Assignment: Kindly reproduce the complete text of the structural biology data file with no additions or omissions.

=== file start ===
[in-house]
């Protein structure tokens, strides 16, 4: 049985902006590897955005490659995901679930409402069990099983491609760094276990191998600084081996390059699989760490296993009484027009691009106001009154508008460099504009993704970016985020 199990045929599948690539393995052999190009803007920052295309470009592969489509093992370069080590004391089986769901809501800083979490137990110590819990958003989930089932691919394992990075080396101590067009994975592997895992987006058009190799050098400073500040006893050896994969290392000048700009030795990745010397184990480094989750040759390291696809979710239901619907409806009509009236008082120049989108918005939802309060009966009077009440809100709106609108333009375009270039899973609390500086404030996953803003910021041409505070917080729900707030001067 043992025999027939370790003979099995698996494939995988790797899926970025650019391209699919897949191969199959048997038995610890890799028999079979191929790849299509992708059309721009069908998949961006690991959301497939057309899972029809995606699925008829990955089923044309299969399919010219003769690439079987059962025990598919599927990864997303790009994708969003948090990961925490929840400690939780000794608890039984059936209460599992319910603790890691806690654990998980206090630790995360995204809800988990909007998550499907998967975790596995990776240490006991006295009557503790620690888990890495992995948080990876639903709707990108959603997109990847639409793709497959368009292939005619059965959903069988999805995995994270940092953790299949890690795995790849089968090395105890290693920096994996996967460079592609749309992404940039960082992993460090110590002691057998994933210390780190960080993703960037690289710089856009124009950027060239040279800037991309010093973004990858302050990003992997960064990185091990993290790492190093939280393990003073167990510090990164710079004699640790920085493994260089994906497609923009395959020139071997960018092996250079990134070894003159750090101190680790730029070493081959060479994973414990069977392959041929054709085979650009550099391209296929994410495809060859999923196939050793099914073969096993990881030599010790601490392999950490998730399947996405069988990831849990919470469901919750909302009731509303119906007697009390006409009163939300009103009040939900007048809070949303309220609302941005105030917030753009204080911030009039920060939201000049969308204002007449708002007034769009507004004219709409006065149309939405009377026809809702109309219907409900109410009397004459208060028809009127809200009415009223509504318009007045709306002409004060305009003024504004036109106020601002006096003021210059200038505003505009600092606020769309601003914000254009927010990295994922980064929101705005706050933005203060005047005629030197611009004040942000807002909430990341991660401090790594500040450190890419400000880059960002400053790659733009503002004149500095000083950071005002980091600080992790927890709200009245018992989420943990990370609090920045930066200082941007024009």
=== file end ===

[in-house]
């Protein structure tokens, strides 16, 4: 049985902006590897955005490659995901679930409402069990099983491609760094276990191998600084081996390059699989760490296993009484027009691009106001009154508008460099504009993704970016985020 199990045929599948690539393995052999190009803007920052295309470009592969489509093992370069080590004391089986769901809501800083979490137990110590819990958003989930089932691919394992990075080396101590067009994975592997895992987006058009190799050098400073500040006893050896994969290392000048700009030795990745010397184990480094989750040759390291696809979710239901619907409806009509009236008082120049989108918005939802309060009966009077009440809100709106609108333009375009270039899973609390500086404030996953803003910021041409505070917080729900707030001067 043992025999027939370790003979099995698996494939995988790797899926970025650019391209699919897949191969199959048997038995610890890799028999079979191929790849299509992708059309721009069908998949961006690991959301497939057309899972029809995606699925008829990955089923044309299969399919010219003769690439079987059962025990598919599927990864997303790009994708969003948090990961925490929840400690939780000794608890039984059936209460599992319910603790890691806690654990998980206090630790995360995204809800988990909007998550499907998967975790596995990776240490006991006295009557503790620690888990890495992995948080990876639903709707990108959603997109990847639409793709497959368009292939005619059965959903069988999805995995994270940092953790299949890690795995790849089968090395105890290693920096994996996967460079592609749309992404940039960082992993460090110590002691057998994933210390780190960080993703960037690289710089856009124009950027060239040279800037991309010093973004990858302050990003992997960064990185091990993290790492190093939280393990003073167990510090990164710079004699640790920085493994260089994906497609923009395959020139071997960018092996250079990134070894003159750090101190680790730029070493081959060479994973414990069977392959041929054709085979650009550099391209296929994410495809060859999923196939050793099914073969096993990881030599010790601490392999950490998730399947996405069988990831849990919470469901919750909302009731509303119906007697009390006409009163939300009103009040939900007048809070949303309220609302941005105030917030753009204080911030009039920060939201000049969308204002007449708002007034769009507004004219709409006065149309939405009377026809809702109309219907409900109410009397004459208060028809009127809200009415009223509504318009007045709306002409004060305009003024504004036109106020601002006096003021210059200038505003505009600092606020769309601003914000254009927010990295994922980064929101705005706050933005203060005047005629030197611009004040942000807002909430990341991660401090790594500040450190890419400000880059960002400053790659733009503002004149500095000083950071005002980091600080992790927890709200009245018992989420943990990370609090920045930066200082941007024009």